He answered bravely: “No—I do not—I cannot say that in fact it is always so.”
“Is not then their teaching born of forms, and not of the spirit?”
He rose; and with a sort of deep sorrow at my stubbornness said: “We are not permitted to know the way of this; it is so ordained; we must have faith.”
As he stood there, turned from me, with his hat off, and his neck painfully flushed under the sharp outcurve of his dark head, a feeling of pity surged up in me, as if I had taken an unfair advantage.
“Reason—coherence—philosophy,” he said suddenly. “You don’t understand. All that is nothing to me—nothing—nothing!” 1911
WIND IN THE ROCKS
Though dew-dark when we set forth, there was stealing into the frozen air an invisible white host of the wan-winged light—born beyond the mountains, and already, like a drift of doves, harbouring grey-white high up on the snowy skycaves of Monte Cristallo; and within us, tramping over the valley meadows, was the incredible elation of those who set out before the sun has risen; every minute of the precious day before us—we had not lost one!
At the mouth of that enchanted chine, across which for a million years the howdahed rock elephant has marched, but never yet passed from sight, we crossed the stream, and among the trees began our ascent. Very far away the first cowbells chimed; and, over the dark heights, we saw the thin, sinking moon, looking like the white horns of some devotional beast watching and waiting up there for the god of light. That god came slowly, stalking across far over our heads from top to top; then, of a sudden, his flame-white form was seen standing in a gap of the valley walls; the trees flung themselves along the ground before him, and censers of pine gum began swinging in the dark aisles, releasing their perfumed steam. Throughout these happy ravines where no man lives, he shows himself naked and unashamed, the colour of pale honey; on his golden hair such shining as one has not elsewhere seen; his eyes like old wine on fire. And already he had swept his hand across the invisible strings, for there had arisen, the music of uncurling leaves and flitting things.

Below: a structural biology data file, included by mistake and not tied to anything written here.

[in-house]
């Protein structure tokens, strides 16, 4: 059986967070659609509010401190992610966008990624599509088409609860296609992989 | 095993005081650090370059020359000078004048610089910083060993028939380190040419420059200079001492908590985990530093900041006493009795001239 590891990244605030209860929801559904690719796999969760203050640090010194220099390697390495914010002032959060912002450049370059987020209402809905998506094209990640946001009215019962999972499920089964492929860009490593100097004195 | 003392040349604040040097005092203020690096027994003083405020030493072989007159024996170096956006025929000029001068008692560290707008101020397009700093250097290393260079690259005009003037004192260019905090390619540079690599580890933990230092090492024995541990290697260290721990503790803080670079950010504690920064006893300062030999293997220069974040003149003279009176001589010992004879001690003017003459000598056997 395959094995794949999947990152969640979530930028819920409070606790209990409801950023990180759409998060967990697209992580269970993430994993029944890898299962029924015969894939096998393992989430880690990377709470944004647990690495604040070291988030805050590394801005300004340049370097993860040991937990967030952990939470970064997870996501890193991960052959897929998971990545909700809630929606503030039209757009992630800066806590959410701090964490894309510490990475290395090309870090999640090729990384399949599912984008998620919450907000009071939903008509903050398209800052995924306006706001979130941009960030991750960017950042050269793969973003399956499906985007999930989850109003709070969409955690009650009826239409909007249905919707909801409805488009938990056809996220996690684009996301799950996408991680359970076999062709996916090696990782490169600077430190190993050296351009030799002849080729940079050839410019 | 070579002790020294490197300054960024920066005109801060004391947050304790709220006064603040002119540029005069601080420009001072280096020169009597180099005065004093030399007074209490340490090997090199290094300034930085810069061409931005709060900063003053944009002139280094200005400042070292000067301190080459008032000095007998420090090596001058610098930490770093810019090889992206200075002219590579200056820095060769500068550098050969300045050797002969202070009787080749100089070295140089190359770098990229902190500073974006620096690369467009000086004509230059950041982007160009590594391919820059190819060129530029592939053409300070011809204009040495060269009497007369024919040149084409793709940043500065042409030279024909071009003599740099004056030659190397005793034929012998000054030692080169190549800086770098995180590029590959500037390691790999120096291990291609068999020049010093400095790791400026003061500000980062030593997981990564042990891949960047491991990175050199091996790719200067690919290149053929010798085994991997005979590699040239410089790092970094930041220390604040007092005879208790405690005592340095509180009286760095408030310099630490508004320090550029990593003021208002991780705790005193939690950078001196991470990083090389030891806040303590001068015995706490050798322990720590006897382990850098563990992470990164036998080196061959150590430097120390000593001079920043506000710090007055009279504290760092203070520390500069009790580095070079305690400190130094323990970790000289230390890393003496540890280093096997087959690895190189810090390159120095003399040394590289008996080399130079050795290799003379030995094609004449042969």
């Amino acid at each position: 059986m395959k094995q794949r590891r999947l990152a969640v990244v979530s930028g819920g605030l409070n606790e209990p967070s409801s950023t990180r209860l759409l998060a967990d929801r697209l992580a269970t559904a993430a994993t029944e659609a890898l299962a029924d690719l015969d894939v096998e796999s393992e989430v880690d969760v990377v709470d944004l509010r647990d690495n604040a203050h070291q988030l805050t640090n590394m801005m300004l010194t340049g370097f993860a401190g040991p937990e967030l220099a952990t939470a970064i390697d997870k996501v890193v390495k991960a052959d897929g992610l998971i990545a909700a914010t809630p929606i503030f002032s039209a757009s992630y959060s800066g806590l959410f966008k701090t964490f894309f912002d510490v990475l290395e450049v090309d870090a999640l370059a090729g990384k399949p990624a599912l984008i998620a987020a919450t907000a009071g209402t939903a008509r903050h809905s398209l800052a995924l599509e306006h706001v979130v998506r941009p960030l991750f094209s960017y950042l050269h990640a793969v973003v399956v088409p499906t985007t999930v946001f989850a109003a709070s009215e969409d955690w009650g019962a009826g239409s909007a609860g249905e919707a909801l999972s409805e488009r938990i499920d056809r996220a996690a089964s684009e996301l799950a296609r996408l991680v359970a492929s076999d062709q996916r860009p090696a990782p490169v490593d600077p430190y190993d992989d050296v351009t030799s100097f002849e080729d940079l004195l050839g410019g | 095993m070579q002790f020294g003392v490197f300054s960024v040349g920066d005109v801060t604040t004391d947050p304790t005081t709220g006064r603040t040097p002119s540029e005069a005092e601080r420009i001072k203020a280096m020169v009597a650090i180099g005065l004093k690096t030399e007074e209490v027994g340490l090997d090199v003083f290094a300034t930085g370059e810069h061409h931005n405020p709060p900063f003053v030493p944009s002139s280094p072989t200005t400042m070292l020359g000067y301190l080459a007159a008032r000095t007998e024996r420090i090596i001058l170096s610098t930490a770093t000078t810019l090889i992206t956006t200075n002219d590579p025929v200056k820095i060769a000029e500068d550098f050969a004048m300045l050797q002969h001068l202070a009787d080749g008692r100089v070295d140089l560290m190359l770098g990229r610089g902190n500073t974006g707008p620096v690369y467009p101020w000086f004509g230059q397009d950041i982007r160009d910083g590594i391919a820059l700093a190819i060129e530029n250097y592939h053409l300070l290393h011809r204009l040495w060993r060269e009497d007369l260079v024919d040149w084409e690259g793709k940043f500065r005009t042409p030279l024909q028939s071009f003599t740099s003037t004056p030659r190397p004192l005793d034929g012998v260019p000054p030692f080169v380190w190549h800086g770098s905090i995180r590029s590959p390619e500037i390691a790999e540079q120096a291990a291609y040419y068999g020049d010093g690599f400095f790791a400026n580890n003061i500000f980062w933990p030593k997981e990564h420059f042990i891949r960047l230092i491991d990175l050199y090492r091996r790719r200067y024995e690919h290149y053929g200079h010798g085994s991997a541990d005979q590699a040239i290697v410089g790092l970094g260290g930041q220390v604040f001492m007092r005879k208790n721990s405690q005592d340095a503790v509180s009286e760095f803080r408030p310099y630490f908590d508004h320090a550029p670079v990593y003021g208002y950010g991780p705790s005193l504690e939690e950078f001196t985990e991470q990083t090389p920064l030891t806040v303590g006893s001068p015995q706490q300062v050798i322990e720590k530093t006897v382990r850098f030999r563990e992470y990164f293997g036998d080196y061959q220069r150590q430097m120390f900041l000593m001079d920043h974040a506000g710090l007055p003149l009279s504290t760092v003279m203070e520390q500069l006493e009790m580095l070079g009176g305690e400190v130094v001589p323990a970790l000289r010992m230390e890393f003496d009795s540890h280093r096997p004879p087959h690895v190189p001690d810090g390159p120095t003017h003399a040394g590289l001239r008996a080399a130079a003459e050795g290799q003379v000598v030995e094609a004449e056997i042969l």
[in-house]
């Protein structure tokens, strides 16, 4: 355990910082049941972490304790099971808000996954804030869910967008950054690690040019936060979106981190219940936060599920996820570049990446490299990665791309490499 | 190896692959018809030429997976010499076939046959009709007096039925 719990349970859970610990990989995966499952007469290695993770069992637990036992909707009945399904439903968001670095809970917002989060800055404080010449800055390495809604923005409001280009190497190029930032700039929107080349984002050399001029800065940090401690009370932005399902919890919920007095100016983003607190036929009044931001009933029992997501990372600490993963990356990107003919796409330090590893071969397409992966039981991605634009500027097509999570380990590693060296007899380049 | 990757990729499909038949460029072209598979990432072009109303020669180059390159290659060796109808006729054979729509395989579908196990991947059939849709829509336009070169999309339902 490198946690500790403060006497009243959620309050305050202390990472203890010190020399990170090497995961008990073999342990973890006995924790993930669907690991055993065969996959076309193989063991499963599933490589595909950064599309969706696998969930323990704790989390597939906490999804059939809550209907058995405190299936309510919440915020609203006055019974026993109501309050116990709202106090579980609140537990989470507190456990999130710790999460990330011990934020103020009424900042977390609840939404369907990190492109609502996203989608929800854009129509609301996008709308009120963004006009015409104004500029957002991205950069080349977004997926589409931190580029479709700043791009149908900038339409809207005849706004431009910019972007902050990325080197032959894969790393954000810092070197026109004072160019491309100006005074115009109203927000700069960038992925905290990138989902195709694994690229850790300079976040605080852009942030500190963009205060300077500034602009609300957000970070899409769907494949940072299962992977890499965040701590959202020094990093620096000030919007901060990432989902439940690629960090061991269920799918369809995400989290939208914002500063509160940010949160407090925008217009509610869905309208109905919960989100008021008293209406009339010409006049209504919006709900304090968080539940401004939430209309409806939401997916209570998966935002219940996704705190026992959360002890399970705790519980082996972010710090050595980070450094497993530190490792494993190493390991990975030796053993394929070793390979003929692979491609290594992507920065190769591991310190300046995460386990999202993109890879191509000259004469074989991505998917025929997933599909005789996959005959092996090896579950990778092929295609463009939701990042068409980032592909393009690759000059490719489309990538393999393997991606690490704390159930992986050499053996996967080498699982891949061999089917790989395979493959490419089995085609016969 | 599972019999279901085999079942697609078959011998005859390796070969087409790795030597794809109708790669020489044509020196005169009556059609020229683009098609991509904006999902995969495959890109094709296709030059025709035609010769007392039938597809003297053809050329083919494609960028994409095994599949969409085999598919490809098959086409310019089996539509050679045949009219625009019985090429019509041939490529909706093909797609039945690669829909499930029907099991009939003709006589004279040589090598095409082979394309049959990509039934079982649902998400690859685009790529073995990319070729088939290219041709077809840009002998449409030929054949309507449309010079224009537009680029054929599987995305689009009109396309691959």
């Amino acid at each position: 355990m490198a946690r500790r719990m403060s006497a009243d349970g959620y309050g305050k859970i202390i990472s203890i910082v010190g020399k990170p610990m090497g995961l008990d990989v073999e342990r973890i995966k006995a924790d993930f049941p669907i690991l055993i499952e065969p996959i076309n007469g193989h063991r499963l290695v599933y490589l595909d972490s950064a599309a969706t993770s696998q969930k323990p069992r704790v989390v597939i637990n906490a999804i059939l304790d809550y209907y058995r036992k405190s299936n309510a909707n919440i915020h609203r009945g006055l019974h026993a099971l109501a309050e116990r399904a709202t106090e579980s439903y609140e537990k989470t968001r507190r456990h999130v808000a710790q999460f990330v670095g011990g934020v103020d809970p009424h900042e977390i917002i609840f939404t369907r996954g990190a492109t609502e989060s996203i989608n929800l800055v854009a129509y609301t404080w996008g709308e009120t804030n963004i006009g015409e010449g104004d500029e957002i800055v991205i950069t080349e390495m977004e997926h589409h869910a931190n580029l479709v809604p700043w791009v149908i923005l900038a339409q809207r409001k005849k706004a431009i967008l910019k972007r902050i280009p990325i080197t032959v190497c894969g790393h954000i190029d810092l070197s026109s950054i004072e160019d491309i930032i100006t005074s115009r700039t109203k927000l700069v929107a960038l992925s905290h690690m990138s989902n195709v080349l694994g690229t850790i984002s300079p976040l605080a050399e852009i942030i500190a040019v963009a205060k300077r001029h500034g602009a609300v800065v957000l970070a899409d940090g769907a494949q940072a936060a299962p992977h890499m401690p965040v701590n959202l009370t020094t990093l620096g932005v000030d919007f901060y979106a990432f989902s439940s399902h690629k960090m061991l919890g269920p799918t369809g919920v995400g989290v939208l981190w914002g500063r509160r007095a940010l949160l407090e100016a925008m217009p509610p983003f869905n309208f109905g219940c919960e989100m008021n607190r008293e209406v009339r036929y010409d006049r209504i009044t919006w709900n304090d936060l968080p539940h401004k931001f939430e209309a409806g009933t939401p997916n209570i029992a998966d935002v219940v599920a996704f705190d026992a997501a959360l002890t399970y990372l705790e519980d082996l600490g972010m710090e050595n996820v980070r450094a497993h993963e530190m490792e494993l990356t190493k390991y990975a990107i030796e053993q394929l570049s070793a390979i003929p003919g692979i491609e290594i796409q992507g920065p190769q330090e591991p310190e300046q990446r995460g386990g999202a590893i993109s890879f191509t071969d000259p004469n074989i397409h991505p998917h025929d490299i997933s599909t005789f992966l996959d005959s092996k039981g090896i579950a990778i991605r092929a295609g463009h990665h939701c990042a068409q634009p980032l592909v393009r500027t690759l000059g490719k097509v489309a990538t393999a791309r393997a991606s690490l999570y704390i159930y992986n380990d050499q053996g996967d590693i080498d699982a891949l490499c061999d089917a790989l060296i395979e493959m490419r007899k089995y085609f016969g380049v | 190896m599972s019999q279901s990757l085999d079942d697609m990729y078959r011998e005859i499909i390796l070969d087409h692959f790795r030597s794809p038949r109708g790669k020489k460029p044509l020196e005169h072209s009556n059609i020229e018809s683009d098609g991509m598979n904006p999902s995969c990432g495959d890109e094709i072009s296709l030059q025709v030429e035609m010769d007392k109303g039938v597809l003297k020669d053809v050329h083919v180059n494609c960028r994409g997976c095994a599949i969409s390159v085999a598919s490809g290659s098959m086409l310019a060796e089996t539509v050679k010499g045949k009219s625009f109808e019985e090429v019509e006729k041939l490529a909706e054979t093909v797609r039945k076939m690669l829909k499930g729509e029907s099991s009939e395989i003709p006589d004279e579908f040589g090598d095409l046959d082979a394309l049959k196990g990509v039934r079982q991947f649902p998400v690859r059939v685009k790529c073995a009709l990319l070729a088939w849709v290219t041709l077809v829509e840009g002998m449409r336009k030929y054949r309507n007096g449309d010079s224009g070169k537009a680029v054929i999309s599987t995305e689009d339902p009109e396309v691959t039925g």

A legend runs, that, driven from land to land by Christians, Apollo hid himself in Lower Austria, but those who ever they saw him there in the thirteenth century were wrong; it was to these enchanted chines, frequented only by the mountain shepherds, that he certainly came.
And as we were lying on the grass, of the first alp, with the star gentians—those fallen drops of the sky—and the burnt-brown dandelions, and scattered shrubs of alpen-rose round us, we were visited by one of these very shepherds, passing with his flock—the fiercest-looking man who ever, spoke in a gentle voice; six feet high, with an orange cloak, bare knees; burnt as the very dandelions, a beard blacker than black, and eyes more glorious than if sun and night had dived and were lying imprisoned in their depths. He spoke in an unknown tongue, and could certainly not understand any word of ours; but he smelled of the good earth, and only through interminable watches under sun and stars could so great a gentleman have been perfected.